AUSTIN (KXAN) — Texans who spent years unable to renew their driver’s licenses over unpaid, and for some – unaffordable, traffic tickets pleaded with lawmakers Tuesday to repeal a state program dating back to 1996.

The program called Failure to Pay and Appear allows judges to order a hold on a Texas driver renewing their license if they fail to appear in court or pay a misdemeanor traffic ticket.

OmniBase Service of Texas is the only company contracted to operate the system for the Department of Public Safety Driver License Division and the hundreds of participating counties. Drivers are required to pay a fee to OmniBase in addition to the traffic ticket to renew their license.  

Fernando Martinez, a construction worker, told lawmakers a traffic ticket he received when he was 19 years old – which he said he was unable to afford at the time, led to a 17-year-long cycle of fines and fees to get his license back.

“I was not making any money when I started off my adult life and I ended up getting a suspended license for not paying my first ticket. I didn’t realize it became suspended. When I got pulled over it opened a whole can of worms. Taking away people’s license is taking their ability to provide for their family,” Martinez said.

“I work in construction. I can’t take materials and tools on the bus. I ended up getting pulled over on my way to work and was charged with driving with a suspended license. This put me in an endless cycle of fines and fees.”

There are currently four bills garnering bipartisan support that would repeal the state’s Failure to Appear and Pay program altogether, or significantly change how judges are allowed to use the database. Rep. Bernal (D-San Antonio) filed HB 4074 following a KXAN investigation into the state program.

The Texas Public Policy Foundation, a conservative policy think-tank, Austin-based non-profit Texas Appleseed, and the Texas Fair Defense Project, which represents hundreds of drivers with holds on their licenses, have thrown their support behind bills that would repeal the program.

“Driver’s License suspensions based solely on unmet financial obligations only further exacerbate unemployment and recidivism, while doing little to nothing to protect public safety,” TPPF officials said in a March 2022 publication talking about the Failure to Pay and Appear program.  

One of the bills will require judges to lift a driver’s license hold when a driver starts a payment plan or an alternative like community service. Meaning the driver would have to be allowed to renew their license if they are in the process of complying.

Right now, individual judges in Texas have the option to prevent a driver from renewing their driver’s license even after entering such a plan, until the fine is paid fully.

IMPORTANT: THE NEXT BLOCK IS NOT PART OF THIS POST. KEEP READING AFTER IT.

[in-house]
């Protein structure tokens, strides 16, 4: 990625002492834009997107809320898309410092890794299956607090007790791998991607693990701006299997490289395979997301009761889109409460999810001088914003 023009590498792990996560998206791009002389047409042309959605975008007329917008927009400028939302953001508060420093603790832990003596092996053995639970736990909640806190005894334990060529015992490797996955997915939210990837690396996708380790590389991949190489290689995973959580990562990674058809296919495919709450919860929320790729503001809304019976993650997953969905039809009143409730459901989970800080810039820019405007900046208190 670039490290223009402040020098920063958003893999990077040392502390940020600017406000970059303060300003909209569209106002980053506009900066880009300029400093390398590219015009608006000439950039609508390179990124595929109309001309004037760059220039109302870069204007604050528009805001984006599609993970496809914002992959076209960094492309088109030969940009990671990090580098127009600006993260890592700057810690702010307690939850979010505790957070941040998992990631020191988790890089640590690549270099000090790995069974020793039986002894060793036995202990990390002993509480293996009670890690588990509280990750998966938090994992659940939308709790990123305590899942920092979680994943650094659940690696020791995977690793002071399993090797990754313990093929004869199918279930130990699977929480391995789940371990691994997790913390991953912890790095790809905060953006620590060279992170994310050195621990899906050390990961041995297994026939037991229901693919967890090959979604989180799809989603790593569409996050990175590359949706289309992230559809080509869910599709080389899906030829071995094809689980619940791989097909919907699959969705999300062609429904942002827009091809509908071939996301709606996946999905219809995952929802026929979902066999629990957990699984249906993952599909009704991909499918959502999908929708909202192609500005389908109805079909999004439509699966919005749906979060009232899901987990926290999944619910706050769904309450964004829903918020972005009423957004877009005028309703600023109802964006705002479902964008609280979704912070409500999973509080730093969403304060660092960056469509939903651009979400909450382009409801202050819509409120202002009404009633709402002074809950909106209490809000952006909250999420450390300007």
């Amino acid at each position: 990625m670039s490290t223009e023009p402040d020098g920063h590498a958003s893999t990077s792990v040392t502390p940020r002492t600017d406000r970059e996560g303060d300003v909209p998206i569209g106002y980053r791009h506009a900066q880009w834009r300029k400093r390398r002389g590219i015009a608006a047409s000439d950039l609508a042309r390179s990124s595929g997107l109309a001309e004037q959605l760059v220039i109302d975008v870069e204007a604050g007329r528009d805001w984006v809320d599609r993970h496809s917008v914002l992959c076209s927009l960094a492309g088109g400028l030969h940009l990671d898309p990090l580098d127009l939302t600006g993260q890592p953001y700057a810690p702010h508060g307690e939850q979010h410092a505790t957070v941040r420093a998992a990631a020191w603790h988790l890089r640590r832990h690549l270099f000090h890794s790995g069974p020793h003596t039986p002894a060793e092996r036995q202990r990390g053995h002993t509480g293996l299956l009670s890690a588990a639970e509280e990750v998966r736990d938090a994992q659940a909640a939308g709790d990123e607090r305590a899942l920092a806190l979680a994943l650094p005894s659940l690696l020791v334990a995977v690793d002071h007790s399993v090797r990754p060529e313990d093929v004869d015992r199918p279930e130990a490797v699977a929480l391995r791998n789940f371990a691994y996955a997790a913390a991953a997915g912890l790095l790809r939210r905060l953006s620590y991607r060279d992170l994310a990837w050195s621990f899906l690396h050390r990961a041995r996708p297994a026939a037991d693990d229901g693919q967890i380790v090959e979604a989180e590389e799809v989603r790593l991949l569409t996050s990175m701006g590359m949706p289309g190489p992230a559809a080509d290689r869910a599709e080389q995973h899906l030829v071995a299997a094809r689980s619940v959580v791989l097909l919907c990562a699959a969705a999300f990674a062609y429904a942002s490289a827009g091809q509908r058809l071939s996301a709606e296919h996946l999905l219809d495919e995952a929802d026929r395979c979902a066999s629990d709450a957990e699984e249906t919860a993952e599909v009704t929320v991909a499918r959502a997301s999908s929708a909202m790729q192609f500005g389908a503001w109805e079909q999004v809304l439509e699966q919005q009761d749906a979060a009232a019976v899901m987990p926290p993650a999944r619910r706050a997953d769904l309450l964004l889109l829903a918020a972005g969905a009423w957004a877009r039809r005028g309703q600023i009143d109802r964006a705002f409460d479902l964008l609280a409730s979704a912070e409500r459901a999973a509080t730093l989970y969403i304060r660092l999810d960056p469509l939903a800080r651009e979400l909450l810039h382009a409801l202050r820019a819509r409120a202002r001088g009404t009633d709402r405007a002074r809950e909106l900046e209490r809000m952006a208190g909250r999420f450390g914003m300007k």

“These restrictions limit one’s ability to maintain gainful employment and thereby pay off court debt,” Kaden Norden with Prison Fellowship Ministries said. “This results in many Texans risking driving with an invalid license to maintain employment.”

The recent legislation has prompted a fierce response from multiple municipal and county judges asking lawmakers to keep the program in place.

“If you repeal the statute many of the traffic laws will not be enforceable. You will send a message to the violators that their actions have no consequences,” City of Tyler Municipal Court Judge Amy McCullough said.

Several judges, including those representing the Texas Municipal Courts Association and Justice of the Peace and Constable Association, say the program is the most important tool for small cities in getting alleged traffic violators to appear in court.

Though, non-profit Texas Appleseed testified data shows there is not a significant difference in the amount of revenue collected by courts that use the Failure to Appear and Pay program and those that don’t.

“We get people into court to resolve cases not necessarily pay in cases,” Texas Municipal Courts Association President-Elect Judge Brian Holman said.

The Senior Campaigns Strategist for Fines and Fees Justice Center testified Tuesday that data from the Office of Court Administration showed a low rate of cases in Texas being waived or reduced because of a driver’s inability to pay – one percent in a state with a 14 percent poverty rate.

“There are also habitual offender laws in Texas that if you have a certain number of citations in a short time frame your license will be suspended and that is a suspension based on dangerous driving not on the non-payment of fines and fees,” Fines and Fees Justice Center Senior Campaigns Strategist Mary Mergler said.

“Repealing the OmniBase program would not impact those suspensions for repeated violations, and it would not eliminate suspensions for say reckless driving or exceeding the speed limit by a certain amount.”

Mergler said in the past five years, 24 state legislators have passed legislation to end or significantly curve debt-based license restrictions and suspensions, including Arizona, Mississippi, Montana, Virginia, and most recently, New Mexico.

In Texas, Dallas, Harris County, and the City of Austin have opted not to use the program citing the financial “trap” and legal “risk” the program imposes on families.

“There is growing, and now widespread recognition among state policymakers that preventing someone from driving because they haven’t paid fines and fees is counterproductive, harms the economy and damages public safety,” Mergler said.